The Vancouver Convention Centre earned LEED Platinum certification, the highest rating possible, to become the world’s first convention facility to meet such a lofty standard of sustainable design and construction. While the building has many truly jaw-dropping features, the one that stands out — or up, in this case — is the rolling 6.5 acres of green roofs that cover the million square-foot building and its adjoining courtyards.
Despite the bleary skies of early December and the wan texture of plants and grasses recently snowed upon, this roof left my head reeling in disbelief. Its size alone is impressive as it easily eclipses the combined size of all of Bellingham’s green roofs many times over. (Even when 23 floors above this beast, its scale still overwhelmed the abilities of my tired point-and-shoot camera!)
What stunned me even more, however, was a slapping realization that was echoed many times over and in many iterations during the seminars held at the GRHC conference. This realization, if boiled down a bit, can be stated roughly this way: Green roofs are no longer the proprietary whimsy of seemingly eccentric hippies; the technology and proven science of a green roof’s benefits and durability are not abstract or delusional; buildings like this one — typically the largest and most expensive showcases of public infrastructure — are being covered with green roofs all over the world; very smart people, those academics, project managers, some politicians, scientists, engineers, architects, and the various industry specialists who all seem most exposed and tied to the consequences of a possible green roof failure, are now eagerly and confidently committing to these projects and, furthermore, they are supporting the policy changes that will make even more of them possible.
Boiled further and slapped harder, my realization was this: Green roofs have arrived like aliens from above, rather quickly and in a big way, and they have now penetrated our human landscapes to an extent that they can be a game-changing influence on our lives and the quality therein.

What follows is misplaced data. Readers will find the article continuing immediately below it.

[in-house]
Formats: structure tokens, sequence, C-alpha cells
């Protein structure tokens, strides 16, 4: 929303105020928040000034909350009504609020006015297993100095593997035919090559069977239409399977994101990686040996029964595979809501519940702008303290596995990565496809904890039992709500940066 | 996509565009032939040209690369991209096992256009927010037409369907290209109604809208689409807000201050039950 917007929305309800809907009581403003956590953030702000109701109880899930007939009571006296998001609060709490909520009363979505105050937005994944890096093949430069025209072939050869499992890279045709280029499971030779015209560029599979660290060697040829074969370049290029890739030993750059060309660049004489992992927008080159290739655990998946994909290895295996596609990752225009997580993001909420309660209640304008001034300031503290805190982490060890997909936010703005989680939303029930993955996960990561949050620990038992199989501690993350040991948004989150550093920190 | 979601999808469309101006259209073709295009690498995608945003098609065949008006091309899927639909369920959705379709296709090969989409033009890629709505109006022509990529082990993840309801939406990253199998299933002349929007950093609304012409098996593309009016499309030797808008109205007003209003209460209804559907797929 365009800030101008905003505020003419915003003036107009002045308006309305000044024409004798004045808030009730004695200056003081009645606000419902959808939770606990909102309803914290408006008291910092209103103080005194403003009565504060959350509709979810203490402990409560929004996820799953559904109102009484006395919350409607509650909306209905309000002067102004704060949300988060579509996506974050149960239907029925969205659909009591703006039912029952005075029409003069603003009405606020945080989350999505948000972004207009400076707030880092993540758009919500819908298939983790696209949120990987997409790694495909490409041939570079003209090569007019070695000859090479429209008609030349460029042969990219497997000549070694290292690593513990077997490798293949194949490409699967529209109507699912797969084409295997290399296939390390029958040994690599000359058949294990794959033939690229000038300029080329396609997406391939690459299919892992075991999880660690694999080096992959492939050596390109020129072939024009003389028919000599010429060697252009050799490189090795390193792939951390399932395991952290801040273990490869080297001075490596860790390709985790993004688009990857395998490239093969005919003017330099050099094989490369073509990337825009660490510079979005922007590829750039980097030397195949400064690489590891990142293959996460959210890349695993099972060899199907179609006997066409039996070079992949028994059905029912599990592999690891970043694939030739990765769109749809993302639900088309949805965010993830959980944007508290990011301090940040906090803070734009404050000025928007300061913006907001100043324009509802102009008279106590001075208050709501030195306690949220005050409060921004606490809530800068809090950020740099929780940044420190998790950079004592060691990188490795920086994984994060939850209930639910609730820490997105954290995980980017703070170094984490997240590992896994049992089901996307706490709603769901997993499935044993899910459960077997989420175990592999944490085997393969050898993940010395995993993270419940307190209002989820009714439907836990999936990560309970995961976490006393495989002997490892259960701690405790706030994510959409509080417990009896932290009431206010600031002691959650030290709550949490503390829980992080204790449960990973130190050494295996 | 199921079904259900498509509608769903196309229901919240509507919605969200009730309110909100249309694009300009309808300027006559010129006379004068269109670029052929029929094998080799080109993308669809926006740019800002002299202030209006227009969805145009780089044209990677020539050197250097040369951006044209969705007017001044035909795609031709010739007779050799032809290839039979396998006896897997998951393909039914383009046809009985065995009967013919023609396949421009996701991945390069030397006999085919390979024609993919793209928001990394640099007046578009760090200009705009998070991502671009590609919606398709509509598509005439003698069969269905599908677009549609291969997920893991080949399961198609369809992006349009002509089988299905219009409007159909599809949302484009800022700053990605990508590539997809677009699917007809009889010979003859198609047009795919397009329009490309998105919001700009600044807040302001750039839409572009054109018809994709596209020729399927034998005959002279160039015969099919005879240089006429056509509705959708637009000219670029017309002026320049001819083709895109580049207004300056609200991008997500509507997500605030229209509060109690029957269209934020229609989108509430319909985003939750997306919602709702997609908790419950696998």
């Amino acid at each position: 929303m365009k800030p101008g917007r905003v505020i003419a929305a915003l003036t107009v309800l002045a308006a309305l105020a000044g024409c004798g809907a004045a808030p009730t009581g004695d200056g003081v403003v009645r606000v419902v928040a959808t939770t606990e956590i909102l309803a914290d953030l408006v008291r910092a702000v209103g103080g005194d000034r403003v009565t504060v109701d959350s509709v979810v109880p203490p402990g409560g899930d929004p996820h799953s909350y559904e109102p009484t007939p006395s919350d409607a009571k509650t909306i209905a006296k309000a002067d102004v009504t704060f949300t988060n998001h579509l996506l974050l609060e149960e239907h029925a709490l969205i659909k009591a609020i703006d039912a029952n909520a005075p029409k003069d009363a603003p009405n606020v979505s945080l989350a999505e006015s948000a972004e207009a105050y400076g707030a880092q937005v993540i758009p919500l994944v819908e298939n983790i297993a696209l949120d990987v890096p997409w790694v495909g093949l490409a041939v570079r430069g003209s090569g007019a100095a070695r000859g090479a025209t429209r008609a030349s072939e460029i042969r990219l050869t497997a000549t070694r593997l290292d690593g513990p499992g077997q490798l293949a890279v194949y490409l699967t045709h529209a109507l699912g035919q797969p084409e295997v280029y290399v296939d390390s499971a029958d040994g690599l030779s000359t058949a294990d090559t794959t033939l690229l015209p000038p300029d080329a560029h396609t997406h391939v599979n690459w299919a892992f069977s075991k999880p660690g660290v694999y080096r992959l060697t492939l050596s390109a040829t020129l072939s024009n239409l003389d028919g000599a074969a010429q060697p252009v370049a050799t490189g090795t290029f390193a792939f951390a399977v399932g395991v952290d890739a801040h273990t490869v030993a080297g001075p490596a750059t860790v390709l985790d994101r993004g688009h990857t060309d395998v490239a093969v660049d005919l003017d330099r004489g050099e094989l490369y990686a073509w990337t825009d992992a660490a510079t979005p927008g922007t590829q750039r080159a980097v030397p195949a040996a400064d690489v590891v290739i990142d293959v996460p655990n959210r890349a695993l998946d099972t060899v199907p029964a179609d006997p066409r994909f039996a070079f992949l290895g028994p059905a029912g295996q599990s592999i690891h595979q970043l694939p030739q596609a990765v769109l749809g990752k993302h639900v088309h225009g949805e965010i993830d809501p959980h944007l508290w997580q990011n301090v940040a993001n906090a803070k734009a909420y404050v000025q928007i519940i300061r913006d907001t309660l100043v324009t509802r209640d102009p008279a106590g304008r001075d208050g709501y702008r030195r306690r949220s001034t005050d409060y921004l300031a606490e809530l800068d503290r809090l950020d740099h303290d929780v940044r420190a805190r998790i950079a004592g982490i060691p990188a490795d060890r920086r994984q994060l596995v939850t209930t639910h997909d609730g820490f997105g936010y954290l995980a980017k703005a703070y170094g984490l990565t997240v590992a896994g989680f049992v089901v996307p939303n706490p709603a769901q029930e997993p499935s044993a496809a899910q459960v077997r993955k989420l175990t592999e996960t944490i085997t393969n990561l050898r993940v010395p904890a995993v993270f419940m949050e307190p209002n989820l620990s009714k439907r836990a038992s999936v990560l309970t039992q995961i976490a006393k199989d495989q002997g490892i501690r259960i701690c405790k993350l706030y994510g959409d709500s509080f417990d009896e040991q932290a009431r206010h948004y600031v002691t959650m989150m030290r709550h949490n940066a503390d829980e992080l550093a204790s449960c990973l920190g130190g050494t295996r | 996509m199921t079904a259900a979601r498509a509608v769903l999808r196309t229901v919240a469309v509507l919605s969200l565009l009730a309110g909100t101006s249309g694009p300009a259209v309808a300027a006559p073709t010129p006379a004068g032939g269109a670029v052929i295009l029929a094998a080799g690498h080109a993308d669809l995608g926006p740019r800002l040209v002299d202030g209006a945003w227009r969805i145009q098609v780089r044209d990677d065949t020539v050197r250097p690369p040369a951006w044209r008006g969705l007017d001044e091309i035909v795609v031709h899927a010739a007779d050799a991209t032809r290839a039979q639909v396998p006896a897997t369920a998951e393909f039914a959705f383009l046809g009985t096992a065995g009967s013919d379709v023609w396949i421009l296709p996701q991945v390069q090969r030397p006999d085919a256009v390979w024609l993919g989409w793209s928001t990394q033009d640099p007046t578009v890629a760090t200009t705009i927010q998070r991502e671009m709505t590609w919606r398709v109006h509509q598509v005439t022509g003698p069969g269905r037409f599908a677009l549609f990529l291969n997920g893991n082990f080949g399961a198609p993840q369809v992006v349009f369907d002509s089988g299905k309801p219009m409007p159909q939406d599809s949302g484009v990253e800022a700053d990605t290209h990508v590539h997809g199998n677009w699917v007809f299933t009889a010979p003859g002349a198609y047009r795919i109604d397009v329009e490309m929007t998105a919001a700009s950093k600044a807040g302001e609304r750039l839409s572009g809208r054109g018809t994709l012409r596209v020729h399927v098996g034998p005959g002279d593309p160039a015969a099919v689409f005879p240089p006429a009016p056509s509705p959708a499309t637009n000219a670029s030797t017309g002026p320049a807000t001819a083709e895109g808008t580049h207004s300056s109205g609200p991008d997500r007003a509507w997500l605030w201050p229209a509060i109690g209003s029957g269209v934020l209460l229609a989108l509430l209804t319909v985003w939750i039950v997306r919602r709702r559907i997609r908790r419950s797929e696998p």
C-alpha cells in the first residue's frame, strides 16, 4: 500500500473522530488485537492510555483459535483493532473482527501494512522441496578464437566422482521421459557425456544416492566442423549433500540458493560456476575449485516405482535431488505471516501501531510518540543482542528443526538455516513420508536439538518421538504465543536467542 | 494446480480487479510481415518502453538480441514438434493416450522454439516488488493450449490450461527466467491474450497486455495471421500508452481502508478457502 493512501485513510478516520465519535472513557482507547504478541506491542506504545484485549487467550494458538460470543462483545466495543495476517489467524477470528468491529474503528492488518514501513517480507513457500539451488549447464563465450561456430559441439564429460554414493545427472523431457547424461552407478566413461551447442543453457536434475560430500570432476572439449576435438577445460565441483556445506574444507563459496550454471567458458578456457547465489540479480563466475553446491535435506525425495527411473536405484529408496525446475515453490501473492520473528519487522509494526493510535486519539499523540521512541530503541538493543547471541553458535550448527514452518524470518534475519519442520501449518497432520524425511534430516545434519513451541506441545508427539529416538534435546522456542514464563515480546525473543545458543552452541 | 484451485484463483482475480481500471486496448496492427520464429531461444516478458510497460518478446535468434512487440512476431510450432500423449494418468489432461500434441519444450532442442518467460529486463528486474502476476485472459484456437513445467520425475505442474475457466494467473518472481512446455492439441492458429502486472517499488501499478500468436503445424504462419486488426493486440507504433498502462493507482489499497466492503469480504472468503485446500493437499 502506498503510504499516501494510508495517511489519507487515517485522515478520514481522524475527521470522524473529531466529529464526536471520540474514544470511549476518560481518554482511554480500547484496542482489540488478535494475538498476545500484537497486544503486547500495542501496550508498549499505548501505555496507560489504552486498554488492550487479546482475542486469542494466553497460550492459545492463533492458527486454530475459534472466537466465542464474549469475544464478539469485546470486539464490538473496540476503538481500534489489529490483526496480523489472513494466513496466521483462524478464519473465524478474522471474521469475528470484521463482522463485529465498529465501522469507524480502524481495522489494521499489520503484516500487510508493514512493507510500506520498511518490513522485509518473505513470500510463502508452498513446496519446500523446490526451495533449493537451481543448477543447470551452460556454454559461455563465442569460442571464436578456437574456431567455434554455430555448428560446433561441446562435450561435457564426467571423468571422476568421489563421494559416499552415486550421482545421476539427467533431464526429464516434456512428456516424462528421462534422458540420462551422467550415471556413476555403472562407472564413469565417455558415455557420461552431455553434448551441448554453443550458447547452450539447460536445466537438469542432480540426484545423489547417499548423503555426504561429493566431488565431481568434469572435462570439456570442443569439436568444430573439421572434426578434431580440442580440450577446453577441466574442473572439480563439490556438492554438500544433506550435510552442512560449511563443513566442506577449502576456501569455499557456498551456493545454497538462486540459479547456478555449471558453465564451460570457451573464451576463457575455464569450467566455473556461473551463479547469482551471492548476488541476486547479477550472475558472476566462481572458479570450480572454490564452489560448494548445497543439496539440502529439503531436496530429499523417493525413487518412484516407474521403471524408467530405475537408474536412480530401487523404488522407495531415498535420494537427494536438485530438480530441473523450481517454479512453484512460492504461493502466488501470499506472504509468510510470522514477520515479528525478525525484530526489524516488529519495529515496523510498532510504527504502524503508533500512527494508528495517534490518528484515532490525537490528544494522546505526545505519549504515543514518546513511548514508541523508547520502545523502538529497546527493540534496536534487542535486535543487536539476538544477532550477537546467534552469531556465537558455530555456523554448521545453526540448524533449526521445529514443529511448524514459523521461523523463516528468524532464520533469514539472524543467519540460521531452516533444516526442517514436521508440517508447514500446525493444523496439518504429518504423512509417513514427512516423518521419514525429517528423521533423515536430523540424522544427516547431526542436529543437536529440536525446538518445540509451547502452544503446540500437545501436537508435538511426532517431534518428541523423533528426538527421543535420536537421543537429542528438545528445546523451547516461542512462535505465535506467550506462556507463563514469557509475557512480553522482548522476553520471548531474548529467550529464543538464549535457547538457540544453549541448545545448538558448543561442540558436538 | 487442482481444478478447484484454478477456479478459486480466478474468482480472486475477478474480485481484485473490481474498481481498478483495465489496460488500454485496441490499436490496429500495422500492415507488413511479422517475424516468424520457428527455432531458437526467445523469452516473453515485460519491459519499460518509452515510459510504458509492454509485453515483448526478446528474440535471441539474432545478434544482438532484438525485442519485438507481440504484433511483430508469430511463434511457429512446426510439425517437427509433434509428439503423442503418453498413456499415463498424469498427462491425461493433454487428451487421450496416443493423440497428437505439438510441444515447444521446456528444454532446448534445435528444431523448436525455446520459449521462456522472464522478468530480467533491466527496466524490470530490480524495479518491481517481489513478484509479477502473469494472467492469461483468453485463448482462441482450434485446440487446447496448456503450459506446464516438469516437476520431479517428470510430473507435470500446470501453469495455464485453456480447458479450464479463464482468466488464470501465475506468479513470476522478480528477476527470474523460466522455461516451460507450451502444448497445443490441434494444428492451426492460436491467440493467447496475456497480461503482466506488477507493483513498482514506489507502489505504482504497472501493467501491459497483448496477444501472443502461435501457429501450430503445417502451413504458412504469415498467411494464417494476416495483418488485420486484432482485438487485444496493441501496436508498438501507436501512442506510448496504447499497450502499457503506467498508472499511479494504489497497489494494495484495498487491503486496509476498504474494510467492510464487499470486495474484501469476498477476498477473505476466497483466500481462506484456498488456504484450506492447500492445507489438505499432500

To learn more about the sustainability features of the Vancouver Convention Centre and to see far better photographs, please click the link here.
To see my gallery, please click on the thumbnails below. These photos try to represent both the architecture of the building and the events held at the GRHC conference. For general reference, this event was attended by nearly 700 delegates who came primarily from North American cities. The trade show covered 60,000 square feet and had industry booths for 75 green roof or wall representatives. Various symposia, poster sessions, and white paper reports were held and well attended throughout the convention center’s halls, many of which I hope to distill and share with you once I’ve had time to ferment with the data a bit and confront a few hairy learning curves.
The Vancouver Law Courts, located downtown in the sprawling public complex of Robson Square, was designed by Arthur Erickson in 1975. This building and its overhead and walkable courtyards represents a good example of an “intensive” green roof design — I remember the definition by thinking that big trees, paved pathways, and heavy loads imply an intense use of the space and underlying structure. By contrast, the Vancouver Convention Centre is a good example of an “extensive” green roof which I think of more as a continuous blanket of vegetation with no other infrastructure (paths, planter boxes, benches, etc.) interrupting the extent of its coverage. Both types of green roof serve similar ecological functions, so the definitions of “intensive” and “extensive” are used primarily in helping to define the nature of the roof’s design and functions.